I’ve wondered how best to put this, but it seems the best approach to take is the straightforward one: I don’t particularly like this issue, and I find it very disappointing.
Part of that is down to misdirected anticipations caused by Alex Ross’s cover, ironically so in that it’s by far and away the best cover to date in Volume 3. From the first time I saw it, it set my expectations for a truly historical tale, the oldest tale yet in Astro City‘s existence. I anticipated, indeed relished, the prospect of Busiek and Co’s take on pre-First World War superheroing. Dame Progress. Mr. Cakewalk. Strange names, intriguing adversaries, a fresh perspective
Which made the opening page, revisiting the Broken Man from issue 1, a total let-down.
I’d also better admit that I’m a long way from accepting the Broken Man yet. I can see what Kurt’s shooting for, ‘a riddle wrapped up in an enigma’ (re-demonstrating my point about our predeliction for making aphoristic phrases out of a distortion of original words, here Winston Churchill’s 1939 comment on Soviet Russia that ‘It is a riddle, wrapped in a mystery, inside an enigma’). But there’s something I really don’t like about the Broken Man, and after much thought I’ve defined it as the excessive breach of the Fourth Wall.
That’s not something that bothers me in principle, but the Broken Man raises this to a fetish, purportedly incorporating me in the story as an ally or, given how determined he is to be mysterious and not actually give away anything concrete, as an underling of neither consequence nor use.
Because that’s what this story is: it’s a continuation of no 1 but on a wider scale (I refuse at this point to say ‘greater’). It’s this thing about the Oubor again and about they won’t notice readers of certain issues of Astro City, but we’re being a total danger to everything by reading the first two fragments of story that sneak through due to our failure of concentration. On the other hand, we are allowed the Dame Progress/Mr Cakewalk sequence as a freebie, even though there’s this great mystery drummed up around it about how we can’t possibly be expected to understand it.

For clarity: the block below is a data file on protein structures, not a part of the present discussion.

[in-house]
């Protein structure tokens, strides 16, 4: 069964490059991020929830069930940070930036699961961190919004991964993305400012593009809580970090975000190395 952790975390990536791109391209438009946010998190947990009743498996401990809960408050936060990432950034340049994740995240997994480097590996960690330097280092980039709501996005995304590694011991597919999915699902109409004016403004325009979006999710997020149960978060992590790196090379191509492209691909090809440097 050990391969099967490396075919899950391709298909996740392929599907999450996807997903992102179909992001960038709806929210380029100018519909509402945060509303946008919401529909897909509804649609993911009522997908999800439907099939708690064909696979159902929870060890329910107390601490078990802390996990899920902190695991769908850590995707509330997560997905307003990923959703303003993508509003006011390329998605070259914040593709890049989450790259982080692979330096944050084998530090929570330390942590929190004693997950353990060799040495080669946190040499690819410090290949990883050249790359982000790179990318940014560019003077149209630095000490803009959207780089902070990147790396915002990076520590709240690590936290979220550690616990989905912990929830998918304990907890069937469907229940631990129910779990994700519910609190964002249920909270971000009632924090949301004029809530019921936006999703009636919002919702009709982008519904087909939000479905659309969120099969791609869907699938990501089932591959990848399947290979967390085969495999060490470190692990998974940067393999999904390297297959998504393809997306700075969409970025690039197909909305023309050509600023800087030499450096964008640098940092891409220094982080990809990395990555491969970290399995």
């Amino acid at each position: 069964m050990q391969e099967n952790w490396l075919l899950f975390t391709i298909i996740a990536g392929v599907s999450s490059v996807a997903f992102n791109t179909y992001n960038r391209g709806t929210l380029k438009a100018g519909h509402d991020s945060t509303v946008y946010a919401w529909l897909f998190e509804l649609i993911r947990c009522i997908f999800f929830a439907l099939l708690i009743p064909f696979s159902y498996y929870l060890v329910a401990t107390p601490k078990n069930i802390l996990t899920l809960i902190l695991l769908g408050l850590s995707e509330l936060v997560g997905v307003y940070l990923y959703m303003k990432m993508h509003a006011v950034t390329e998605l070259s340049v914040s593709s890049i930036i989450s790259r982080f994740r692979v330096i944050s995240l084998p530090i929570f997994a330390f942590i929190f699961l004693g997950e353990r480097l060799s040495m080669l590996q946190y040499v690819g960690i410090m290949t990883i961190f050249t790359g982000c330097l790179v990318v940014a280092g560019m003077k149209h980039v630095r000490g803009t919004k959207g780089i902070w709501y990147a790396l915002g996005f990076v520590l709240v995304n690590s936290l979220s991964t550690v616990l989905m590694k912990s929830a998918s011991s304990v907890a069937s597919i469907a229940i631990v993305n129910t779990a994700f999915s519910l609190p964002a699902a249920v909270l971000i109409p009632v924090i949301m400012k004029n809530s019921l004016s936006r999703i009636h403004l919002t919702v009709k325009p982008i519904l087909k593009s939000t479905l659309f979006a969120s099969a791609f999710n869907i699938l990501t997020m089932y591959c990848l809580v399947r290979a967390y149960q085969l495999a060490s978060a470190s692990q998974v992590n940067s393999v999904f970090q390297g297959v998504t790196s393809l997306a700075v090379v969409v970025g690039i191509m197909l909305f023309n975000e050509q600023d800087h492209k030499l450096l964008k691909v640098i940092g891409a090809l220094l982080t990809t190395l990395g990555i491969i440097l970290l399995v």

What Busiek is doing is building a very large and long story but, unlike The Dark Age, he seems intent on doing it a fraction at a time. Issue 5 is a come-on issue: we get three fragmentary tales in different Twentieth Century times, interspersed with all manner of images that are also relevant to the story, but which we can’t expect to understand. Now I love a good parcelling out of information in judiciously calculated instalments as much as the next reader (I am a worshipper of 100 Bullets, remember?), but this is too much. Instead of getting to grips with the story, trying to find a connection between enigmatic incidents, it’s being thrown in our face as being deliberately incomprehensible. I don’t know about anyone else but being told I can’t possibly cope with a story gets my back up.
No doubt all will become clearer over whatever extended timescale Busiek plots, and I hope that the clues and links can be forged without the Broken Man pointing to them with his purple fingers, shouting ‘Here’s a clue!’, because that’s what this month’s episode has me dreading.
The three fragments are interesting in themselves, although I’d like to have gotten deeper into any one of them, rather than this whistle-stop tour, deliberately interrupted in the first two instances. Fragment 1 focusses on Special Agent Cal Tarrant, leader of the Working Group On Unsettling Anomalies, Classification and Confinement, or WGOUACC (no, actually they’re known as the Blasphemy Boys). They’re a sort of Untouchables of the paranormal and it’s about a case that decimates the team in Baltimore in 1931.
Fragment 2 isn’t even a story, it’s a set-up. It’s set in India, in 1947, where a US Army Paratroop Sergeant deserter has, in undescribed circumstances, become a Kobra-style leader of a religious cult, about to carry out a political assassination. The context for this fragment, in the Broken Man’s workshop places it in juxtaposition to the unjust execution of the Silver Agent, suggesting that this tiny Indian statelet may be connected to Maga-Dhor.
The only ‘complete’ tale brings us at last to Dame Progress and Mr. Cakewalk, and it’s interestingly noticeable that their hero/villain chase through Romeyn Falls is undated. I’d attribute it to turn-of-the-century, with about a ten year leeway either way. Dame Progress is the heroine, Mr. Cakewalk an annoyingly acrobatic villain, but he’s maybe more than that since he helps the Dame expose the dastardly plans of Dr Aegyptus, and gives his loot back.
But this is still a tale of fragments and not-even-hints, because we still have no idea what this story is about, and no context for our multiple historical moments. And we’re invited to take each and every element of this issue as a ‘clue’. This apparently includes the 45rpm single by The Kloo, “Outside Reaching In”. The label is oscured, but not by so much that I can’t recognise it as Warner Brothers’ Records, but there’s no year on it, the songwriting credits are partially blocked (second writer Berryhill) , as are the Publishing company (Great Nameless ?), and I can’t find the Kloo on either YouTube or Google, whilst the only “Outside Reaching In” on YouTube is by a 1980s band, and the Kloo’s name is pure mid/late-Sixties.
More will be revealed, and I’m perfectly prepared to revise my opinion of this issue when I know a bit more of what it’s referencing, but Kurt and Co. will have to do a lot more yet to have me change my opinion of the Broken Man (I gather that a handful of astute fans have correctly identified who he is ‘in real life’, but not me).
So, a disappointment. To come is another one-off in issue 6, then a four-parter centring on Winged Victory, Samaritan and The Confessor in issues 7-10. I’m sure I will have better things to say about those forthcoming issues.